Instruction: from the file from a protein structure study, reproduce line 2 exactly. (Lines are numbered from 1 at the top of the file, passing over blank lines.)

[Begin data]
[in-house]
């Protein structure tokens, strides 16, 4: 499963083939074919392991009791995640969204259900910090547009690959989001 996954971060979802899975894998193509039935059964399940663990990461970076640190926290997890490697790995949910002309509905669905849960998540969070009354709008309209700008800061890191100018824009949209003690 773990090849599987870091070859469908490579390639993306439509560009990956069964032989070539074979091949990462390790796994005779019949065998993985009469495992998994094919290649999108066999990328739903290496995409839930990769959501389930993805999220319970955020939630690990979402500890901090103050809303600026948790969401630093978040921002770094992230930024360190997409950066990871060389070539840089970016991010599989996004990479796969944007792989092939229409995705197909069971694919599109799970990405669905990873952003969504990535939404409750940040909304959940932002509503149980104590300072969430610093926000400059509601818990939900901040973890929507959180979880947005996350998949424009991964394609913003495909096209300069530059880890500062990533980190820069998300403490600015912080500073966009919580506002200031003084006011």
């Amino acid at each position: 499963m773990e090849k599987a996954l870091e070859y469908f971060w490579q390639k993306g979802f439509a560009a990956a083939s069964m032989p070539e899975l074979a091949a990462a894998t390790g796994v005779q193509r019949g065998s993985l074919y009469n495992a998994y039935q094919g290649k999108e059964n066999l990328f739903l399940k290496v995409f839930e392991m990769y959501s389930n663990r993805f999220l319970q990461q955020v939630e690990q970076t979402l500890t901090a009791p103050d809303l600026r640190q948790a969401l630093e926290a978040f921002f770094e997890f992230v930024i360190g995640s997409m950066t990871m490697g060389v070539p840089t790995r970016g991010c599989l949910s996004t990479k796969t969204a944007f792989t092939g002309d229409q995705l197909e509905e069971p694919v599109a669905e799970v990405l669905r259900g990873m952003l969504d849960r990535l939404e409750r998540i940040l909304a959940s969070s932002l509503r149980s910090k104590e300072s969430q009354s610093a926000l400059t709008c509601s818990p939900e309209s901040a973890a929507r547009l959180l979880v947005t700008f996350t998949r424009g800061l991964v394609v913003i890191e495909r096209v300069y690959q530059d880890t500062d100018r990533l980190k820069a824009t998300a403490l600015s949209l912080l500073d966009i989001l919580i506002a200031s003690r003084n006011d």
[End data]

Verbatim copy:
């Protein structure tokens, strides 16, 4: 499963083939074919392991009791995640969204259900910090547009690959989001 996954971060979802899975894998193509039935059964399940663990990461970076640190926290997890490697790995949910002309509905669905849960998540969070009354709008309209700008800061890191100018824009949209003690 773990090849599987870091070859469908490579390639993306439509560009990956069964032989070539074979091949990462390790796994005779019949065998993985009469495992998994094919290649999108066999990328739903290496995409839930990769959501389930993805999220319970955020939630690990979402500890901090103050809303600026948790969401630093978040921002770094992230930024360190997409950066990871060389070539840089970016991010599989996004990479796969944007792989092939229409995705197909069971694919599109799970990405669905990873952003969504990535939404409750940040909304959940932002509503149980104590300072969430610093926000400059509601818990939900901040973890929507959180979880947005996350998949424009991964394609913003495909096209300069530059880890500062990533980190820069998300403490600015912080500073966009919580506002200031003084006011």